From The Economist:
Is this the real life? Is this just fantasy? The four members of British rock band Queen could be forgiven for asking themselves those questions on November 29th 1975, forty years ago today, when “Bohemian Rhapsody” became their first number one on the UK Singles Chart. At five minutes and fifty-five seconds in length, with distinct ballad, opera and hard rock sections—and a pensive intro and coda, for good measure—the song was not for listeners in a hurry. Nor was it an instant success. The song spent four weeks climbing through the charts before reaching the top. But there was one thing that was immediately obvious about “Bohemian Rhapsody”: nobody had ever heard anything quite like it before.
The single aroused mild curiosity in America, where it reached number nine on the BillboardHot 100. But British listeners were enthralled by the intricacy of the overdubbed harmonies, the energy of the climactic guitar solo, and the oddity of a multi-tracked chorus chanting the names of an Italian Renaissance astronomer (Galileo Galilei), a character from a nineteenth-century opera (Figaro), an Islamic prayer (bismillah) and an occult devil from “Paradise Lost” (Beelzebub). The original single spent nine consecutive weeks at the summit of the British charts, an achievement which no British band, including the Beatles, had achieved before. And the popularity of the song endured. The single was re-released in Britain in 1991 after the death of Freddie Mercury, Queen's lead singer, and spent an additional five weeks atop the charts, making “Bohemian Rhapsody” the first song to be Christmas number one on two occasions. And a year later, it enjoyed a revival in America, albeit at number two, after featuring in “Wayne’s World”. As of 2013, it had the third highest sales of any single in Britain (see chart).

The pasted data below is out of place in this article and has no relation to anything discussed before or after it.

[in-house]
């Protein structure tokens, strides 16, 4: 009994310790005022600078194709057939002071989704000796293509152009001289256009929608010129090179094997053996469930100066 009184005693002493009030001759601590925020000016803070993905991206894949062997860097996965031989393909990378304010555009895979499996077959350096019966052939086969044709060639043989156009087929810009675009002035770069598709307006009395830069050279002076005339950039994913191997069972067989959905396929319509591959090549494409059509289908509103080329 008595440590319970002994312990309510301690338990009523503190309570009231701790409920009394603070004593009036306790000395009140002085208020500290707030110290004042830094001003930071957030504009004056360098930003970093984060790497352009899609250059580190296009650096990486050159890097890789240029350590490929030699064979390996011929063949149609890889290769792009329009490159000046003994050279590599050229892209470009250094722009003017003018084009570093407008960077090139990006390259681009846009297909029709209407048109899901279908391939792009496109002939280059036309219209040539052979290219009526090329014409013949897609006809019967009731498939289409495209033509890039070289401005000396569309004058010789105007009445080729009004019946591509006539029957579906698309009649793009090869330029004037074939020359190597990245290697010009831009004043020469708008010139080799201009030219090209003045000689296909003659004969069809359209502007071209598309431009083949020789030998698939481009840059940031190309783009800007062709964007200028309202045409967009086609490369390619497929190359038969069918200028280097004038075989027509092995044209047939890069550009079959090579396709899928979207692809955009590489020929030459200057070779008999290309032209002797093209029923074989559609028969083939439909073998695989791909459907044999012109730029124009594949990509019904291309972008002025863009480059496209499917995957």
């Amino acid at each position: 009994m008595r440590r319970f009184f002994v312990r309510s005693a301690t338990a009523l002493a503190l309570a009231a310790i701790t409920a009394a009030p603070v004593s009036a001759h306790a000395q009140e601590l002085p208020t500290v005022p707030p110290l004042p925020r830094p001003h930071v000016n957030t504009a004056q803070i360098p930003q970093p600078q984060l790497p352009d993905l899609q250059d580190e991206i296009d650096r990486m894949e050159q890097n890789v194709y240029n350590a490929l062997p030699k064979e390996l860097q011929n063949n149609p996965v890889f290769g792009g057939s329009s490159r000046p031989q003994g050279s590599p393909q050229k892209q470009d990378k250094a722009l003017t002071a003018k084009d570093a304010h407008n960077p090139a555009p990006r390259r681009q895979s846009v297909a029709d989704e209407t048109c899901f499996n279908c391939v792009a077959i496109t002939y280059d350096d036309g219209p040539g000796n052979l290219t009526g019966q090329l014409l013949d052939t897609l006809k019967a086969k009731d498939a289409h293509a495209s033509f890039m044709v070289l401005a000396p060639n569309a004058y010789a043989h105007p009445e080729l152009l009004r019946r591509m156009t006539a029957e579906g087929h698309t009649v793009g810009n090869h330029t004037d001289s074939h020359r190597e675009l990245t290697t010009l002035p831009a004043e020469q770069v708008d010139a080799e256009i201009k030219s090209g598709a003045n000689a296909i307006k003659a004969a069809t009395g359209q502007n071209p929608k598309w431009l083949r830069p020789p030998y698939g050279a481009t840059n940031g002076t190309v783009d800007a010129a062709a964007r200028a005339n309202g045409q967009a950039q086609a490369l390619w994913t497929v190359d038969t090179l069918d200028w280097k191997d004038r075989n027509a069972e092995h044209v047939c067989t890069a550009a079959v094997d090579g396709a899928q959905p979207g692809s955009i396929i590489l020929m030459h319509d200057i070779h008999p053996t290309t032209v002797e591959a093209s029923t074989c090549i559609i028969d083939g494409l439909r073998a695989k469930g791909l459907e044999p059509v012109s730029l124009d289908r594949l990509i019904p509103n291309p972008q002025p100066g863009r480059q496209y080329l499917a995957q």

The legacy of the song is indisputable. This was the tune that both inspired Slash, Guns N’ Roses' guitarist, to become a rock star, and moved Brian Wilson, the genius behind The Beach Boys’ finest arrangements, to call it “a fulfilment and an answer to a teenage prayer—of artistic music”.